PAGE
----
In a rare display of bipartisan agreement, the Senate passed the U.S.-Mexico-Canada Agreement (USMCA) this week. The House of Representatives passed the USMCA last year, and President Trump has long pushed for this agreement.
By a vote of 89-10, this updating of the North American Free Trade Agreement (NAFTA) passed the Senate with broad support from Democrats and Republicans. These are some of the major changes that USMCA made to NAFTA:
- An increase in the amount of vehicle parts that must be manufactured in North America to qualify the vehicle as being exempt from tariffs
- A mandate that 30% of the work done on vehicles must be done by workers making more than $16 an hour
- A requirement that Mexico must loosen labor laws to make it easier for workers to unionize
- Stricter safety standards for Mexican trucks entering the U.S.
- An increase in the amount of U.S. dairy products that can be sold in Canada
- Stricter protections for intellectual property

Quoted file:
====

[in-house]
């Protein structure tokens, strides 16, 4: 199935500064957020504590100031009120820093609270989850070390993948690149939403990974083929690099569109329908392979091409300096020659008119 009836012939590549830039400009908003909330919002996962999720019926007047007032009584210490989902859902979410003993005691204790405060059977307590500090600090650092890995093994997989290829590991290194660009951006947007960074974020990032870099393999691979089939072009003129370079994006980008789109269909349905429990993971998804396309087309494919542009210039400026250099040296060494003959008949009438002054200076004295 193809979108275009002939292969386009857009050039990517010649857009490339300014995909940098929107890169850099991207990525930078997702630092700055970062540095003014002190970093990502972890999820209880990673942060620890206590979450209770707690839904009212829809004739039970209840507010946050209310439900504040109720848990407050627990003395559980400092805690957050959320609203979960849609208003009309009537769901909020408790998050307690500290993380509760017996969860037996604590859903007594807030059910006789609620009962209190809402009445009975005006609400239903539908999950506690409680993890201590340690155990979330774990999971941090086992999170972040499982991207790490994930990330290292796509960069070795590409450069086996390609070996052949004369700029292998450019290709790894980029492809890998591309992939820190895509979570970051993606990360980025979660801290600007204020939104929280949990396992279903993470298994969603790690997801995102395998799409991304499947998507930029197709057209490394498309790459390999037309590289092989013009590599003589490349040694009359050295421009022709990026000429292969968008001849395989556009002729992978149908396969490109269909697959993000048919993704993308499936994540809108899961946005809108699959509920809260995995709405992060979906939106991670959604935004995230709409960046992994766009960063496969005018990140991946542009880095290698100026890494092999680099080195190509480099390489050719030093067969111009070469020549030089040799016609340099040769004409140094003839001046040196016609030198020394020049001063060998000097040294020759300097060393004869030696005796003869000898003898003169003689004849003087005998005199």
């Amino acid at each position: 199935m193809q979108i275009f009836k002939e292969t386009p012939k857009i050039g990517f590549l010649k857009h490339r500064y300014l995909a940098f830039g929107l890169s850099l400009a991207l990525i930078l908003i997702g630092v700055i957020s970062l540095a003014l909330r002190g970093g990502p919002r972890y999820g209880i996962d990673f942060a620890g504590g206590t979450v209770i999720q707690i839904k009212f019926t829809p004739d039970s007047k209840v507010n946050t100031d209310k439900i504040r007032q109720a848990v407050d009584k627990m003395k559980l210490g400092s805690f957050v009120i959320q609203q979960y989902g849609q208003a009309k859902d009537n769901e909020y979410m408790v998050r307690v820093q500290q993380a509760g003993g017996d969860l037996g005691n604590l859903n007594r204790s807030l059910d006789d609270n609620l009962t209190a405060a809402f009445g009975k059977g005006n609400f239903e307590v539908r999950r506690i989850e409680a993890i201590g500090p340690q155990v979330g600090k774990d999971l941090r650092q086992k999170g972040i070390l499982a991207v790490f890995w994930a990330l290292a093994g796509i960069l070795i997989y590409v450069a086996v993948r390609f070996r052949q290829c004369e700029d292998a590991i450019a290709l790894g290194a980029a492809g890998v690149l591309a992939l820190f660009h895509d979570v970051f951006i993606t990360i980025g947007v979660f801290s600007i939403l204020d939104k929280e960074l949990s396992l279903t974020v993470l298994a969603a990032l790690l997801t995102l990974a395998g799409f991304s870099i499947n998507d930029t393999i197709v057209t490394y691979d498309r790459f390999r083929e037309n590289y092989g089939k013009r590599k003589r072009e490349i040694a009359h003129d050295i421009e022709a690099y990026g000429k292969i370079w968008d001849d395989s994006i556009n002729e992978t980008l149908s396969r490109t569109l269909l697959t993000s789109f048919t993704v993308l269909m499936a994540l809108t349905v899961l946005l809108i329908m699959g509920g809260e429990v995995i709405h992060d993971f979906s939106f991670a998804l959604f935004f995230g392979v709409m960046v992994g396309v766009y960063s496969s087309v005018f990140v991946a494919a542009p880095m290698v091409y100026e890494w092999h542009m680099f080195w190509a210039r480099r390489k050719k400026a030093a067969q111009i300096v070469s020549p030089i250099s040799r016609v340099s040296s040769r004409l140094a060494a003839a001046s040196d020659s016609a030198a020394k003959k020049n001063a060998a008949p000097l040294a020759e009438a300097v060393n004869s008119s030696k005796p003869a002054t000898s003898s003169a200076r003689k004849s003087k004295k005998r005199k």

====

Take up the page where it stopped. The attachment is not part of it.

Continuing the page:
- An agreement by Mexico to increase efforts to stop overfishing
One Republican, Pat Toomey of Pennsylvania, joined Democratic Sens. Booker, Gillibrand, Harris, Markey, Reed, Sanders, Schatz, Schumer, and Whitehouse in voting against USMCA. T
In the 1990s, Presidents Bush and Clinton shepherded the North American Free Trade Agreement into law, over the objections of critics like Ross Perot. This agreement came into being after years of negotiation between the U.S., Canada, and Mexico in order to promote freer trade between the three nations.
President Trump has long been a supporter of high tariffs and skeptical of free trade and trade agreements. He claims that foreign trade hurts American workers, and the U.S. should enact barriers to the sales of foreign products in the U.S. Free trade supporters note that evidence clearly shows that trade has wide benefits for the economy, with both consumers and workers experiencing benefits overall.
The House of Representatives vote in favor of USMCA was also overwhelmingly bipartisan. The trade agreement now goes to President Trump for his signature.
Do you support passage of the U.S.-Mexico-Canada Agreement (USMCA), which updates NAFTA?